Regarding the guest opinion in the Mail Tribune on Dec. 4 by Alan Journet about woody biomass not being carbon neutral: If the premise for an opinion is flawed to begin with, the conclusion will be wrong.
If one assumes that live trees are harvested as feedstock for biomass power plants, his argument might hold merit. However, this is simply untrue. Biomass power plants are fueled by the byproduct of forest product primary and secondary manufacturing (bark, chips, sawdust, plytrim), tree and shrub trimmings, recovered clean construction and demolition wood, and the byproduct of forest operations, also called slash piles.
There is a market-driven hierarchy of forest products relative to manufacturing logs from a forest operation. If it’s of sawlog or veneer quality, it’s sold to the sawmill or veneer plant. If it’ll make chips, it’s sold to a chipping contractor or a pulp and paper operation. If it won’t make either due to size or quality, it goes into the slash pile and gets burned, is left to decompose, or is processed into proper sizing and shipped to a consumer of hogfuel. The slash left behind after such an operation represents a very minor percentage of the overall volume.
A significant drawback of open pile burning is that it generates emissions of criteria air pollutants (particulate matter, carbon monoxide, volatile organic compounds and nitrogen oxides), greenhouse gases (GHGs) and air toxics such as polycyclic aromatic hydrocarbons and aldehydes, according to a study conducted in 2015 by the U.S. Forest Service and the University of California at Berkeley. In another study conducted by Placer County in California, comparing the impact of emissions from collecting, processing and transporting biomass for burning in a controlled combustion chamber (boiler) equipped with modern pollution control equipment as opposed to open burning the slash piles showed a 98 percent reduction of particulate matter, a 54 percent reduction of nitrogen oxides, 99 percent reduction of nonmethane volatile organics and a 97 percent reduction of carbon monoxide.
As for the byproduct from forest product manufacturing, much of this material is used in the production of composite panels. If unsuitable for this market, it might be sold to a biomass plant. Harvesting live trees for use as feedstock for a biomass plant does not occur, as it is simply uneconomical. Its value for higher and better uses far exceeds the price of electricity generated if used as feedstock.
Forests managed on a sustainable basis not only remove carbon from the atmosphere and store it in a solid form, but once harvested and converted into lumber, plywood or other wood products, store carbon in wood-framed houses, buildings and furniture, creating balanced levels of carbon cycling into and out of the sustainable forest.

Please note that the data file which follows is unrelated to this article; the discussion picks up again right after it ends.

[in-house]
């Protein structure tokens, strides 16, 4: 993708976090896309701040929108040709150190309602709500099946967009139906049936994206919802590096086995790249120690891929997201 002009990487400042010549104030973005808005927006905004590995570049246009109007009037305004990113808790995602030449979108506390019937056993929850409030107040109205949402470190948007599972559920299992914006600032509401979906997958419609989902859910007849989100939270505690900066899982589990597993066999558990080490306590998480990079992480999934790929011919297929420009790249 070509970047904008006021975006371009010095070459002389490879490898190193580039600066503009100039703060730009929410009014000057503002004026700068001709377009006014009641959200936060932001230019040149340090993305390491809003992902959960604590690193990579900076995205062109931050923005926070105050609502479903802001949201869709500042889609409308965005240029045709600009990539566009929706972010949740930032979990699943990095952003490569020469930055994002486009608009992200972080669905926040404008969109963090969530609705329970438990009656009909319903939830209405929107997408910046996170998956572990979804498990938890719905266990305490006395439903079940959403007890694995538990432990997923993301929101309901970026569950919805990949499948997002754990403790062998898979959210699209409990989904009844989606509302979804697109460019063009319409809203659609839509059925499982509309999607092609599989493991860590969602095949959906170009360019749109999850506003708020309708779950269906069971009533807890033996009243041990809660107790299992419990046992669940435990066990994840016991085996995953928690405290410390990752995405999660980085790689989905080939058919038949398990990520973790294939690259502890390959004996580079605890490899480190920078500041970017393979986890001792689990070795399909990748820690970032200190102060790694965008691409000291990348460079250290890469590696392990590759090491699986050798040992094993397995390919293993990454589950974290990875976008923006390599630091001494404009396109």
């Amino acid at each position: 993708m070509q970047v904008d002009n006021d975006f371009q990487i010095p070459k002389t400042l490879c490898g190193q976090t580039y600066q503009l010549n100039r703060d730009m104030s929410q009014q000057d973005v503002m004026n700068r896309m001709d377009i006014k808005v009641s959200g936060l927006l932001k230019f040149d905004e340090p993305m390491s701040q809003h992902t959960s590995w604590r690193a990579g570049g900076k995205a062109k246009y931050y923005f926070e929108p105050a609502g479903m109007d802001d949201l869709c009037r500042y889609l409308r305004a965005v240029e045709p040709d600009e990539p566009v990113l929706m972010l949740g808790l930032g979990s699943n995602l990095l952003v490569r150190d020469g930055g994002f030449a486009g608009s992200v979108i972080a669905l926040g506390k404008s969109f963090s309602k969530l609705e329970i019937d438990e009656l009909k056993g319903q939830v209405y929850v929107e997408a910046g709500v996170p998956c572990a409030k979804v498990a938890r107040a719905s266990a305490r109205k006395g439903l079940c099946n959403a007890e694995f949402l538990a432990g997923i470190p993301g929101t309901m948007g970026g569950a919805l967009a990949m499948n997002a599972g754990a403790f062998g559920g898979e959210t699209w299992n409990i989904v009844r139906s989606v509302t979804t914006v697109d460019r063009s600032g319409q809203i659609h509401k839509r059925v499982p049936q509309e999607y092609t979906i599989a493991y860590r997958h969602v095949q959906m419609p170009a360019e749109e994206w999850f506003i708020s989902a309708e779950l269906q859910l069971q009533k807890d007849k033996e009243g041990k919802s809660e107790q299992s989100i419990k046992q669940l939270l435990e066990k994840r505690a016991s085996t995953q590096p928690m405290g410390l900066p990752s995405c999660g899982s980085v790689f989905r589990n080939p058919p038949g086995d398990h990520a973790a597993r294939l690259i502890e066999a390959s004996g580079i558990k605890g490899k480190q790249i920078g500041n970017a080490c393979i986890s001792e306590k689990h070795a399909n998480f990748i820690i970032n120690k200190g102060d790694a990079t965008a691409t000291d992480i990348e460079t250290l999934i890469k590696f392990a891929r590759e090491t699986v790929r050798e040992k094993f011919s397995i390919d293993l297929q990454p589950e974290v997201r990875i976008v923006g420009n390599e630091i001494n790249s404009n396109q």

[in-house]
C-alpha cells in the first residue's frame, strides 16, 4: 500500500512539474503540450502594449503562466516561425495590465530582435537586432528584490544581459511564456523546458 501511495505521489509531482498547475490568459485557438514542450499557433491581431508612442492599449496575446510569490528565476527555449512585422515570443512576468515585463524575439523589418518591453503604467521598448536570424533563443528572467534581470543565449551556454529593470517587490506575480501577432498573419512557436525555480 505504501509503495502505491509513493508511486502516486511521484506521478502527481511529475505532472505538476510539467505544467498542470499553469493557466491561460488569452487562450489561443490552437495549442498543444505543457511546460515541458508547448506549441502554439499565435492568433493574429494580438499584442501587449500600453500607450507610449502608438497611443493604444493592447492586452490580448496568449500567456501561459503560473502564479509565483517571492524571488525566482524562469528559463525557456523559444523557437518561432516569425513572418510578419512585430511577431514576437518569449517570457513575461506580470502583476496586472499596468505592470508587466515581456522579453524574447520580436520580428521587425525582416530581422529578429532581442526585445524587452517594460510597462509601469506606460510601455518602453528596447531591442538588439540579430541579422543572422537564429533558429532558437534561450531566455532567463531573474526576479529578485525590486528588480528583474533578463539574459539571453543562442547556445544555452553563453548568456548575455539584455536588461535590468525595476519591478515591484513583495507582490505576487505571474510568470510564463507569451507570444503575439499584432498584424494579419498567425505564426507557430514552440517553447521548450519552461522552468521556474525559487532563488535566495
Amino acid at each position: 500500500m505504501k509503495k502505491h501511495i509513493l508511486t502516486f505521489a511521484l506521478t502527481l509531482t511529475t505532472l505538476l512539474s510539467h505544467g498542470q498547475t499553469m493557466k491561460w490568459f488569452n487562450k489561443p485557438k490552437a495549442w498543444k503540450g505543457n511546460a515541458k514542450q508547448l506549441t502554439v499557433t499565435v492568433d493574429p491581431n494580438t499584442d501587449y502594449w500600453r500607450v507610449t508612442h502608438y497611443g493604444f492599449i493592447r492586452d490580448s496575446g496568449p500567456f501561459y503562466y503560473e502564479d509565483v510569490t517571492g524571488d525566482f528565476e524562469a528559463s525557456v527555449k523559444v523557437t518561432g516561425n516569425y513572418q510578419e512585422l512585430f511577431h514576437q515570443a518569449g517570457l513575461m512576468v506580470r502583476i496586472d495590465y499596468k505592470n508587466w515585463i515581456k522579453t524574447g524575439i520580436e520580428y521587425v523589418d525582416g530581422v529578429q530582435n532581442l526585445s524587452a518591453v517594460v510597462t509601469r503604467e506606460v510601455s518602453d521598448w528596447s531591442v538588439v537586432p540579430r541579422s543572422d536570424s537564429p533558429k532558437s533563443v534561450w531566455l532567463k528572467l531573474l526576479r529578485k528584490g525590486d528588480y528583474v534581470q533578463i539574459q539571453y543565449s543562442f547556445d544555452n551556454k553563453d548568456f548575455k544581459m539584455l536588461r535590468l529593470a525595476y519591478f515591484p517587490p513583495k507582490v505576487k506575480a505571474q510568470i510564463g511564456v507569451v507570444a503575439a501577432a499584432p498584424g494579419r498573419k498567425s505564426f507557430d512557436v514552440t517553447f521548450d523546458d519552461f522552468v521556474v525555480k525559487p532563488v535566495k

Sustainable, working forests are managed for the long term. Foresters manage stands of trees across multiple age classes. A key element in managing sustainably is to maintain forest growth and harvest in balance. Forests managed in such a manner will be absorbing as much carbon from the atmosphere as is removed through harvesting.
The guest opinion says that designating woody biomass as carbon neutral by the federal government “could stimulate massive deforestation.” This is ludicrous. Harvesting costs alone far exceed the current market price for feedstock used in biomass plants. That simple economic fact would not change, even if woody biomass was deemed carbon neutral by the federal government.
The guest opinion indicates that the Environmental Protection Agency has calculated the social cost of carbon to be $36 per metric ton, subsequently “corrected” to $700 per ton without any explanation of a near 20-fold increase, and then uses this figure to show the cost of carbon from an Oregon Department of Forestry timber harvest. Since very little, if any, of the wood removed from this project was utilized as biomass feedstock, the very calculation is inappropriate and misleading. Let me say this one more time: Live trees are not harvested for use as biomass feedstock.
Biomass power is generated on a baseload basis; available 24/7, 365 days per year. In the case of wind or solar power, if the wind isn’t blowing or the sun isn’t shining, no power is being generated. And by the way, if you remove the subsidies provided to solar and wind, their power production costs increase dramatically. If a person is opposed to burning biomass, I can respect that. Employing misleading information to support the argument is just wrong.
— Todd Hansen is a forester and the fuel manager for Biomass One, a local woody biomass-fueled power plant.